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Mental disorders and pre-hospital refusal of transport for treatment: ethical challenges for ambulance staff
Thompson, F., Jaco,b R., Clare, I.C.H., WATSON, P.C. & Holland, A.J.
Journal of Psychosomatic Research, 63, 338-339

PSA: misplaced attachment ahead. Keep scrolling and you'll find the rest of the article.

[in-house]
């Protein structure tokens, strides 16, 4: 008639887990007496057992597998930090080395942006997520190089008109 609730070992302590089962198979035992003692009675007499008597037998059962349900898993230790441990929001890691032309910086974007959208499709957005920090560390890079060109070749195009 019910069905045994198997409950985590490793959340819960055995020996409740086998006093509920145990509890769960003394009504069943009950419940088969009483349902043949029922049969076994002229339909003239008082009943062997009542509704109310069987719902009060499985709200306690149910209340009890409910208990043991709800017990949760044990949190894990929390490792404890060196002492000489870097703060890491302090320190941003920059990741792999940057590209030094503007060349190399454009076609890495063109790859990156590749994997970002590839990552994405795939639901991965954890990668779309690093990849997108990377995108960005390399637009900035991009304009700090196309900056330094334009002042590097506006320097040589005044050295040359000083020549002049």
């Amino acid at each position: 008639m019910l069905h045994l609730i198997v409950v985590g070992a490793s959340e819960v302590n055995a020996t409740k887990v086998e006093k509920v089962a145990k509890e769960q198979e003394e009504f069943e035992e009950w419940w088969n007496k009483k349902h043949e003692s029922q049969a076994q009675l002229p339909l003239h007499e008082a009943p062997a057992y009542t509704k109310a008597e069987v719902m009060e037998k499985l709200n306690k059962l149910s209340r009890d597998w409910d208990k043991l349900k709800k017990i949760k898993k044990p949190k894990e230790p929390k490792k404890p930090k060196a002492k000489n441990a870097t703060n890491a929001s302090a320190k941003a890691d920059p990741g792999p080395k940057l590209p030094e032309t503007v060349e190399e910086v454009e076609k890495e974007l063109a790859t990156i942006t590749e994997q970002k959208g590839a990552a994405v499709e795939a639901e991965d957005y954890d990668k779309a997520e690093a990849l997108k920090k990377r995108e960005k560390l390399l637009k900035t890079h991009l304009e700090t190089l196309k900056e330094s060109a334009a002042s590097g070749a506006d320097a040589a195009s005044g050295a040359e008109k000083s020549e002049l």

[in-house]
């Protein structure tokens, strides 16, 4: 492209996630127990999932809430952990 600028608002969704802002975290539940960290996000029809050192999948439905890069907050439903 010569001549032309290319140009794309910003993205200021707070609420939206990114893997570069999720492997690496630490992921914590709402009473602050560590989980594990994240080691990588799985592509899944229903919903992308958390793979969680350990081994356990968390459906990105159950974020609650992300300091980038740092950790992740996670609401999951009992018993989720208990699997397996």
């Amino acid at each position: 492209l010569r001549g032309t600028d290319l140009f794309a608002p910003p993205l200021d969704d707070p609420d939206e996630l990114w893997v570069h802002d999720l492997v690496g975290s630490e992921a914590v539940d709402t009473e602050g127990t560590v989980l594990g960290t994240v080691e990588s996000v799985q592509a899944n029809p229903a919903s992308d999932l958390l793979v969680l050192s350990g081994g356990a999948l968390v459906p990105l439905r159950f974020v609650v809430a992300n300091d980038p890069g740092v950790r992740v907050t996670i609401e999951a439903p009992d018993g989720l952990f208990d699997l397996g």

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Backgrounds and aims: Emergency ambulance staff are often called to attend adults in the community, and may recommend that transport to hospital for treatment is required. Previous research has shown that refusal of transport can lead to poor outcomes with deterioration in health. The aims of this study were to establish the demographic and clinical characteristics of 'refusers' and the prevalence of mental disorders amongst this group. Methods: All report forms for emergency ambulance calls in a large area of England were reviewed over a two-week period. Patients who refused transport to hospital against ambulance staff advice were identified and demographic and clinical details were ascertained, and compared with those of a control group of 'accepters'. Results: Calls relating to 10530 individuals were received, of whom 4344 were judged by ambulance staff to require transport to hospital for treatment. This advice was refused by 115 (2.6%) people. Compared with a control group, who accepted transport, 'refusers' were more likely to be young, male, living alone, with a history of, or current, mental disorder, and were more likely to be intoxicated or to have self-harmed. Refusers were more likely to refuse examination by ambulance service staff and to be more aggressive towards them. Conclusions: Against advice, a proportion of individuals refuse transport to hospital for treatment. Refusal relates to similar factors to impaired capacity to make decisions about treatment in other medical settings. This study highlights the need for ambulance staff to be familiar with relevant legal frameworks when treating patients without capacity.